Says Kerr, "I never intended to leave such a large gap between Book 3 and Book 4; a lot of other stuff just got in the way; and I feel kind of lucky that people are still as interested in this guy as I am. If anything I'm more interested in him now than I was back in the day."
Two more novels followed, A Quiet Flame (2008) and If the Dead Rise Not (2009).
Field Gray (2010) is perhaps his most ambitious novel yet that features Bernie Gunther. Crossing a span of more than twenty years, it takes Bernie from Cuba, to New York, to Landsberg Prison in Germany where he vividly describes a story that covers his time in Paris, Toulouse, Minsk, Konigsberg, and his life as a German POW in Soviet Russia.
Kerr is already working on an eighth title in the series.
"I don't know how long I can keep doing them; I'll probably write one too many; but I don't feel that's happened yet."
As P.B.Kerr Kerr is also the author of the popular 'Children of the Lamp' series.

Product Description

Review

"'He's in a league with John le Carre and Alan Furst.' Washington Post" --This text refers to an out of print or unavailable edition of this title.

From the Inside Flap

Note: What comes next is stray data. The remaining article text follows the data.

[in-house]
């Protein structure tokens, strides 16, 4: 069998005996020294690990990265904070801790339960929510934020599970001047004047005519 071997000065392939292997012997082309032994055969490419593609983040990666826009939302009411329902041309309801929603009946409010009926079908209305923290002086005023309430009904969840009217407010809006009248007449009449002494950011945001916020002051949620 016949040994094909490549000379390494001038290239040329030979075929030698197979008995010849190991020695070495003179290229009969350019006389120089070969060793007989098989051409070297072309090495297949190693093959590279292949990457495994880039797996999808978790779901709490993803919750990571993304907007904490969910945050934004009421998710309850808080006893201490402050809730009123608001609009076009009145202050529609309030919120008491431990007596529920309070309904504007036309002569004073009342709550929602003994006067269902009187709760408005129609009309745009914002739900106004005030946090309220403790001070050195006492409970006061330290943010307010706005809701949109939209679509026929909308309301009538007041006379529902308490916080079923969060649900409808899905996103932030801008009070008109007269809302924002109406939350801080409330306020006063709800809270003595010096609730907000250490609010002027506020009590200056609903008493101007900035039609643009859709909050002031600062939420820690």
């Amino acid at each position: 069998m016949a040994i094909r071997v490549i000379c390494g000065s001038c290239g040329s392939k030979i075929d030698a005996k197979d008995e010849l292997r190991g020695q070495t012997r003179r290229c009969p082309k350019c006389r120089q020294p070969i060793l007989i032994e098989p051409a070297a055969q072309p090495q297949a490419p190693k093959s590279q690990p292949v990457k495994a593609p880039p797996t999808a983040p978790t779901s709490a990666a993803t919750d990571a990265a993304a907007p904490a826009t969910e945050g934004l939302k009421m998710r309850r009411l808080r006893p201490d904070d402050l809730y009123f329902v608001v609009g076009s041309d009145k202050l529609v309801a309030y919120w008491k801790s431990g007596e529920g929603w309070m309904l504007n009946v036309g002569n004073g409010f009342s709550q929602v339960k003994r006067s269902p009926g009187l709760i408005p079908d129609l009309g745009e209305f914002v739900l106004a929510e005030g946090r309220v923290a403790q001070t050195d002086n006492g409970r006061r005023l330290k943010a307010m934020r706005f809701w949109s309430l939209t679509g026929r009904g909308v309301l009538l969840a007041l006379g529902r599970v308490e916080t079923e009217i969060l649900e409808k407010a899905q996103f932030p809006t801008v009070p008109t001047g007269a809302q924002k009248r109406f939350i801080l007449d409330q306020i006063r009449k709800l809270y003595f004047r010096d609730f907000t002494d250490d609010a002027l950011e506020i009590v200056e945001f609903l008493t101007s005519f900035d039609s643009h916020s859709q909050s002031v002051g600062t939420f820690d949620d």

Bernie Gunther, Berlin's hardest-boiled private eye, returns in this his latest outing. Moving the plot from pre-war Germany to the dangers of Argentina in 1950 and the post-war world of Hitler's most notorious war criminals, Kerr yet again delivers a powerful, compelling thriller. Posing as an escaping Nazi war criminal Bernie Gunther arrives in Buenos Aires and, having revealed his real identity to the local chief of police, discovers that his reputation as a detective goes before him. A young girl has been murdered in peculiarly gruesome circumstances that strongly resemble Bernie's final case as a homicide detective with the Berlin police during the dog days of the Weimar Republic. A case he had failed to solve. Circumstances lead the chief of police in Buenos Aires to suppose that the murderer may be one of several thousand ex-Nazis who have fetched up in Argentina since 1945. And, therefore, who better than Bernie Gunther to help him track that murderer down? Reluctantly Bernie agrees to help the police and discovers much more than he, or even they, bargained for. Redolent with atmosphere and featuring compelling portraits of real characters, such as Eva and Juan Peron, Adolf Eichmann, and Otto Skorzeny, this novel ends up asking some highly provocative questions about the true extent of Argentina's Nazi collaboration and anti-Semitism under the Perons.